Chester W. Rohrbach, a resident of the Lutheran Home at Topton and formerly of Bechtelsville, died on March 20, 2014. He was the widower of Marion L. (Hirsch) Rohrbach, his wife of 47 years. Born on his grandparents' farm near Eshbach, Washington Township, he was the son of the late Aaron H. Rohrbach and Mary (Miller) Rohrbach. He attended elementary school in Bechtelsville, graduated with the last class of Bechtelsville Junior High School in 1931, and then from Boyertown High School in 1934. He attended Kutztown State Teachers College, now Kutztown University, and received his standard teaching certificate in 1936. Thereafter, he...
Chester W. Rohrbach, a resident of the Lutheran Home at Topton and formerly of Bechtelsville, died on March 20, 2014. He was the widower of Marion L. (Hirsch) Rohrbach, his wife of 47 years. Born on his grandparents' farm near Eshbach, Washington Township, he was the son of the late Aaron H. Rohrbach and Mary (Miller) Rohrbach.
He attended elementary school in Bechtelsville, graduated with the last class of Bechtelsville Junior High School in 1931, and then from Boyertown High School in 1934. He attended Kutztown State Teachers College, now Kutztown University, and received his standard teaching certificate in 1936. Thereafter, he began his 41 year career as an educator, teaching Grades 4, 5 and 6 in the same room at Bechtelsville Elementary School. After receiving his bachelor of science degree at Kutztown in June 1940, he was appointed teacher and elementary principal of the Strausstown-Upper Tulpehocken School District, the first joint school district in Berks County.
World War II interrupted his teaching career, and he was inducted into the U.S Army on June 1, 1942 at the Harrisburg Armory. He was then assigned to the 79th Infantry Division Headquarters Company, and he underwent basic training at Camp Pickett, Virginia. In September of 1942 the Division was transferred to Camp Blanding, Florida, and in November of 1942 he was transferred to the newly formed 86th Infantry Division Headquarters in Camp Howze, Texas. In 1944 the 86th underwent intense maneauver training for three months in Louisiana, and the division then was transferred by troop train to Camp San Luis Obispo, California, in anticipation of an assignment to the Pacific Theatre.
After the Battle of the Bulge in late 1944, General Eisenhower requested all combat ready units to be transferred to the European Theatre to deal with the resurgent German advance, so the 86th was transferred to Boston where it embarked to LaHarve, France, in a 70-ship convoy. The 86th did not get into combat until the fighting was near the end in Belgium, and they crossed the Rhein River into Aachen and entered Germany in April 1945. Previously a part of the First Army, the 86th was sent South to join General Patton's Third Army, which crossed the Danube River at Inglotadt before capturing the cities of Freising and Erding.
After VE DAY the 86th remained in Europe for a few months but was sent to Luzon on the Philippine Islands in anticipation of the invasion of Japan. Following the bombings of Hiroshima and Nagasaki, the division remained as an occupation/administration unit in the Philippines until January 1946, when he was honorably discharged. He attained the rank of Master Sergeant and received the Armed Forces Service Medal, the European and Pacific Theatre Campaign Medals, and the Bronze Star.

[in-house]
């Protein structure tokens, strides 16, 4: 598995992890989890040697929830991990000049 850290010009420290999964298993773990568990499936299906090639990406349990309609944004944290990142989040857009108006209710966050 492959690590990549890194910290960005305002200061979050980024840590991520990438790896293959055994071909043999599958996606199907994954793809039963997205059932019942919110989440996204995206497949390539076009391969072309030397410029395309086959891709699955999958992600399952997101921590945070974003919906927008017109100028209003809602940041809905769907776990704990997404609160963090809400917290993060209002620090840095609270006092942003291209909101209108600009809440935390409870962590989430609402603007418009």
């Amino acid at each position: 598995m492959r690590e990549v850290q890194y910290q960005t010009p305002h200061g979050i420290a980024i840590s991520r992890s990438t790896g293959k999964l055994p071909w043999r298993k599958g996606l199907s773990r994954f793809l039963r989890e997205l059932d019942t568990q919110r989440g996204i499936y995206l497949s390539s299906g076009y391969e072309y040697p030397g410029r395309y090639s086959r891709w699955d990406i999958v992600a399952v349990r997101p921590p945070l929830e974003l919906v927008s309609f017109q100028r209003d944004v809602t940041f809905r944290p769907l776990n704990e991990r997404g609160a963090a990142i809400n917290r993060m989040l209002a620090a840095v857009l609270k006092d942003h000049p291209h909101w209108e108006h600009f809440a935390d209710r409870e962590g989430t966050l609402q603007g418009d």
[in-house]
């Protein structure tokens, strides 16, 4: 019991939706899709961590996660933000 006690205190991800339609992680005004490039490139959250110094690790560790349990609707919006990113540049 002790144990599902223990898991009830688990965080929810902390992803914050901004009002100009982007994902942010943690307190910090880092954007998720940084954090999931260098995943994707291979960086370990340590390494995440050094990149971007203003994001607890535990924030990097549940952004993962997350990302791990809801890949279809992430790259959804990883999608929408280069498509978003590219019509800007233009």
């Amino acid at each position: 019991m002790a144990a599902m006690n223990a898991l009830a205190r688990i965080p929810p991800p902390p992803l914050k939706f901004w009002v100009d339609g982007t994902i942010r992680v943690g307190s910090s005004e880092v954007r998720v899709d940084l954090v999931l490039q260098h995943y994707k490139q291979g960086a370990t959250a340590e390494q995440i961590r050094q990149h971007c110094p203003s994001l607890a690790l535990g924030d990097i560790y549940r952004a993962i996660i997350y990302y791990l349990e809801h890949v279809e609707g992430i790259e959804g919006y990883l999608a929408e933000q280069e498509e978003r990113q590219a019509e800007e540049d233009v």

In 1946 he resumed his education career at Boyertown, teaching history, mathematics and English at Boyertown High School, and he received his Master of Science degree from Temple University in 1950. From 1956 to 1960 he served as Elementary Supervisor and treasurer for the joint authority which oversaw the construction of the addition to the high school in 1957. In 1960 he returned to his first love, the classroom, where he finished his career teaching 12th grade Problems of Democracy until his retirement in 1980. During that time he founded Boyertown's Student Council . He took a keen interest in his students' welfare, and enjoyed their visits for years after their graduation.
In his community he served as Bechtelsville Borough Secretary from 1948 to 1958. In 1963 he was appointed to fill the open seat on the Bechtelsville Borough Council following the death of his father. He was elected 5 times and served as Council President for several years. He also helped organize the Bechtelsville Giants Baseball Club, played left field for the Giants for a number of years, and he was the team's manager when they captured the Berks County Championship in 1948. He was an avid fan of the Philadelphia Phillies and New York Yankees, and a season ticket holder for the Reading Phillies and Penn State football for many years. He also enjoyed many trips visiting friends and relatives in the United States and in Germany.
He is survived by three sons: Bruce C. (Anne) of State College, William A. of Baldwinsville, New York, and Robert C (Denise) of Coopersburg, three grandchildren, Brian Rohrbach, Jennifer Rohrbach and Aaron Rohrbach, and two great-grandchildren, Jack and Harry Rohrbach.
The Rev. Eugene C. Zaiser officiated services which were held in Trinity Lutheran Church, Bechtelsville, 11:00 a.m., Wednesday, March 26, 2014
A viewing will be Tuesday, March 25, 2014 between 7 – 9 p.m. at the Linwood W. Ott Funeral Home, Inc., 111 North Reading Avenue, Boyertown and Wednesday, March 26 between 9:30 – 10:45 a.m. at the church
Interment followed the service in Bechtelsville Union Cemetery.
In lieu of flowers, the family requests memorial contributions to Trinity Lutheran Church Trust Fund, 1749 S. Main Street, Bechtelsville, PA 19505.